While some of this creative revitalization must undoubtedly be due to Hutchison's return to some familiar ground lyrically, Frightened Rabbit have also completely changed the way they've approached the music on Pedestrian Verse, writing collaboratively for the very first time. “On previous records, the process would be that I would go away for a while and I would write the whole record and then just almost hand the songs over to the band and that was it. There was no creative input from anyone else. This time around, we really wanted to write as a band,” says Hutchison.
In the beginning, the Frightened Rabbit moniker was a name for the solitary, shy Hutchison's 4-track demos and early solo shows. This new way of working represents a significant change for him and his band, which has gradually expanded to a quartet, including guitarist and bassist Billy Kennedy, guitarist Andy Monaghan, guitarist and keyboardist Gordon Skene and Hutchison's brother Grant on drums. “I felt that would change things. Just by it's very nature it would feel fresher and different and new. It's a much more surprising process when someone takes a song and sends it off in a completely different direction to what I could have imagined. I was getting less and less excited about my own ideas, so it was a really fresh start for us. We're not talking about radical departures here. We're talking a big step forward, and I'm more excited about than I have been about music for a long time. I really feel like the process we went through to make this record has been the most exciting, creative and productive one since we started. It's a really important time for us.”
About to release what he thinks is the best record of Frightened Rabbit's career so far and in the thick of a creative rediscovery, Hutchison is eager to go and unleash his new songs upon audiences around the world. Yet, while the band have made it over to Australia to tour their past couple of records, recent years saw offers from promoters down under drying up, inexplicably leaving them without any way of getting over to play for local punters. So back in December 2012, a fed-up Hutchison took to Twitter to vent, calling out Aussie festival promoters and assuring his fans that they were making every effort to line up some gigs. “I just thought that any fans we may have in Australia should know WE ARE TRYING TO COME BACK, but nobody wants to put us on... Man, the folks who book festivals in Australia really don't like us. We may never get the chance to come back at this rate.”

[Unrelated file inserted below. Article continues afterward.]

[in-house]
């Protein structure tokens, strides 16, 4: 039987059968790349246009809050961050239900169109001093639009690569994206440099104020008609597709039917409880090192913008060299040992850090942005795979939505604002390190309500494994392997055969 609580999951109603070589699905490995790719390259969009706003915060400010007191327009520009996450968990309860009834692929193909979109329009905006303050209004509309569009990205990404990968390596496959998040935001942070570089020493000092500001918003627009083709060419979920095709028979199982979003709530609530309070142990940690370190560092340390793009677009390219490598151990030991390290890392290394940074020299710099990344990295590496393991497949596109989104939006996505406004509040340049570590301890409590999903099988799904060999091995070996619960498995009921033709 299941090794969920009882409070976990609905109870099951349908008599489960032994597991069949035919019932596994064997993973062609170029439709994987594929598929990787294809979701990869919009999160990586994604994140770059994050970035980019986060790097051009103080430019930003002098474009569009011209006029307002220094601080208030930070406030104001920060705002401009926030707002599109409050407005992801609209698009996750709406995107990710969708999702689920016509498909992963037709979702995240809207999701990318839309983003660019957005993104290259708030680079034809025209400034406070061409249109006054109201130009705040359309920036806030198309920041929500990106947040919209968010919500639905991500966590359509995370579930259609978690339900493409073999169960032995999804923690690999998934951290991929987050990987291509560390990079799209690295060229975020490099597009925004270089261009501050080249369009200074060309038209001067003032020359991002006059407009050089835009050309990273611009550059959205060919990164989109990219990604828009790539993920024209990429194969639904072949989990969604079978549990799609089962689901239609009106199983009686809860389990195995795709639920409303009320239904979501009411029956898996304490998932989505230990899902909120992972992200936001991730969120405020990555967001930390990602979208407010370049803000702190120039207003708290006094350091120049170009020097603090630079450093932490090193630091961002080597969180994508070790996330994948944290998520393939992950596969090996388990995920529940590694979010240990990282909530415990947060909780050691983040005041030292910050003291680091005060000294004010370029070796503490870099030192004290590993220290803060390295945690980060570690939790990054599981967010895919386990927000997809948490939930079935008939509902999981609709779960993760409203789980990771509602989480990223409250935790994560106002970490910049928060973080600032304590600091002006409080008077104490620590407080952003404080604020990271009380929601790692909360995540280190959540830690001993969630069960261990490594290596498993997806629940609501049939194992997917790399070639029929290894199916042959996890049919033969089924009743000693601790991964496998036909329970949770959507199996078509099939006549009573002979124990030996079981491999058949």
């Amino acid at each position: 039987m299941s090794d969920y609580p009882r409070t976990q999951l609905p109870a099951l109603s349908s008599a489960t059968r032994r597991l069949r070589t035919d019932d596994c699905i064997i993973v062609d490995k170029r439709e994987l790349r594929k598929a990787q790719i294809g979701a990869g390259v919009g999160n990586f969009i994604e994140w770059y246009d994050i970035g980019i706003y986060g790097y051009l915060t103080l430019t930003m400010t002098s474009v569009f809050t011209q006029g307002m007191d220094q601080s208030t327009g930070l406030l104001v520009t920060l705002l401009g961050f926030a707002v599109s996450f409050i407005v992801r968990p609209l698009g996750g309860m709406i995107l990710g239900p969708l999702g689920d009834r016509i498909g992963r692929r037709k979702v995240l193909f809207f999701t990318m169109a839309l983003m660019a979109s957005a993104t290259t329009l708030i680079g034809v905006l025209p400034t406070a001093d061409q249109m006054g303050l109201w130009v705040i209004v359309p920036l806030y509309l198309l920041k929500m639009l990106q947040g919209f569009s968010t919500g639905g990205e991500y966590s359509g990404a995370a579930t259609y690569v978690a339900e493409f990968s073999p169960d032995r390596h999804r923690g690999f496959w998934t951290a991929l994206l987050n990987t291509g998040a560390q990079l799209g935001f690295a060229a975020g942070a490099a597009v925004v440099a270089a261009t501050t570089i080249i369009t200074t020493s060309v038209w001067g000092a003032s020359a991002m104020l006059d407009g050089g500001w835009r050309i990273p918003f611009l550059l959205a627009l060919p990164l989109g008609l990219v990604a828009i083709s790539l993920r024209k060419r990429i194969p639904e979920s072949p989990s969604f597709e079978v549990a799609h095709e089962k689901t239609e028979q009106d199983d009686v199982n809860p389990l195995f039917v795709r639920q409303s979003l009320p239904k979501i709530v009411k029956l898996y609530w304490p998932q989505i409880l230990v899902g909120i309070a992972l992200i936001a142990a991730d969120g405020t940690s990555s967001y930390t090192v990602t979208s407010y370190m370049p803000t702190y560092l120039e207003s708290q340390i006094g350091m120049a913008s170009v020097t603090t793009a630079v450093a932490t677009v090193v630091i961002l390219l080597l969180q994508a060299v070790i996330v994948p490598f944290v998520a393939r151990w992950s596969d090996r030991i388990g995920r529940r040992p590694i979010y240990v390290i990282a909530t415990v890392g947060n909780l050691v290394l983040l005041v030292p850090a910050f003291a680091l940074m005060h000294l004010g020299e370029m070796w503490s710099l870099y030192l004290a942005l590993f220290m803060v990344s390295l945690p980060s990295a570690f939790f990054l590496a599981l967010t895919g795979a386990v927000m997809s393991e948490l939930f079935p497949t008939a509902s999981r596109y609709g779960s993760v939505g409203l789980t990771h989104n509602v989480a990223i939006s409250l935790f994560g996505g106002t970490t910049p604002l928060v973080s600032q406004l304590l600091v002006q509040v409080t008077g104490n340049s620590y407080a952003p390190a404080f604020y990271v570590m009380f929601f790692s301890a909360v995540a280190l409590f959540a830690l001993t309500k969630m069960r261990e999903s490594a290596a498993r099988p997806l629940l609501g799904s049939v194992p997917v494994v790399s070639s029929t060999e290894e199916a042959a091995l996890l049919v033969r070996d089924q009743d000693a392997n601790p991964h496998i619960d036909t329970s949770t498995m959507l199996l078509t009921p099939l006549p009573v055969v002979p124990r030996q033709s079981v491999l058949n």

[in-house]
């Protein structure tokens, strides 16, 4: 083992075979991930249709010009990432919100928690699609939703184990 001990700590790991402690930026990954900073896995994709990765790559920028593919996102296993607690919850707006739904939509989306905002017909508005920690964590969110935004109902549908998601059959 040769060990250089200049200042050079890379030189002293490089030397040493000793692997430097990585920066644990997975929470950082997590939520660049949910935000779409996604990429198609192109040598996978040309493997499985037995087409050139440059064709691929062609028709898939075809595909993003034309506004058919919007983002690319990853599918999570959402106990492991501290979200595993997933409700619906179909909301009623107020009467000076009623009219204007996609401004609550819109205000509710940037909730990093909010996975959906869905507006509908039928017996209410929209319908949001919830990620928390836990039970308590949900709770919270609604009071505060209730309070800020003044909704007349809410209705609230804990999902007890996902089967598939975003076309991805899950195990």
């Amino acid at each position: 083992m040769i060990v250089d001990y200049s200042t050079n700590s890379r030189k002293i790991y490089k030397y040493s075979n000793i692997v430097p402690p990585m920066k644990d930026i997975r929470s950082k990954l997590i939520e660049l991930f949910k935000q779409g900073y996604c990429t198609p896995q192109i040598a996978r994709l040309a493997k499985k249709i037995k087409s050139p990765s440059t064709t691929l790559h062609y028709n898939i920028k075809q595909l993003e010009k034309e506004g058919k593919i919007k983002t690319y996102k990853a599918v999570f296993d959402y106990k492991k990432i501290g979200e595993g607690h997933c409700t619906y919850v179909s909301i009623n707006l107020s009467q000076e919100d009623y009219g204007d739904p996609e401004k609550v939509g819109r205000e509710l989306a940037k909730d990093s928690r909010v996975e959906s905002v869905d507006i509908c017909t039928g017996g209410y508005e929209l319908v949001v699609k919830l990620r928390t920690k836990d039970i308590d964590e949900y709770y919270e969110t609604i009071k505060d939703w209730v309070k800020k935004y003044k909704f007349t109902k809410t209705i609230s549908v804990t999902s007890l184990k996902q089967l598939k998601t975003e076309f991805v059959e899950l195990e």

But despite feeling a little miffed by the initial lack of interest from bookers, Hutchison assures us that we shouldn't take his annoyance too seriously because, hey, it all worked out in the end! All it took was some good ol'-fashioned social-media shit-stirring. “I was almost just trying to get a rise out of them,” he says of his throwdown to the Australian live music scene. “We'd come up against a few brick walls trying to get on festivals. And after so many times trying to get some shows sorted out, I just decided I didn't really give a shit anymore and posted that stuff to get a reaction. I really wanted to come back, and it worked! We're looking forward to making it over to Australia and it definitely won't be too long now.”
Frightened Rabbit will be playing the following dates:
Saturday 27 April – Maitland Showground NSW
Sunday 28 April – University of Canberra ACT
Saturday 4 May – Prince of Wales Showground, Bendigo VIC
Sunday 5 May – Murray Sports Complex, Townsville Cricket Grounds QLD
Saturday 11 May – Hay Park, Bunbury WA
Pedestrian Verse is out now.
Veterans lead this week's releases with new albums from Tim Rogers & The Bamboos (Album Of The Week) and Daniel Johns plus albums from Ella Thompson, The Vaccines and Unknown Mortal Orchestra.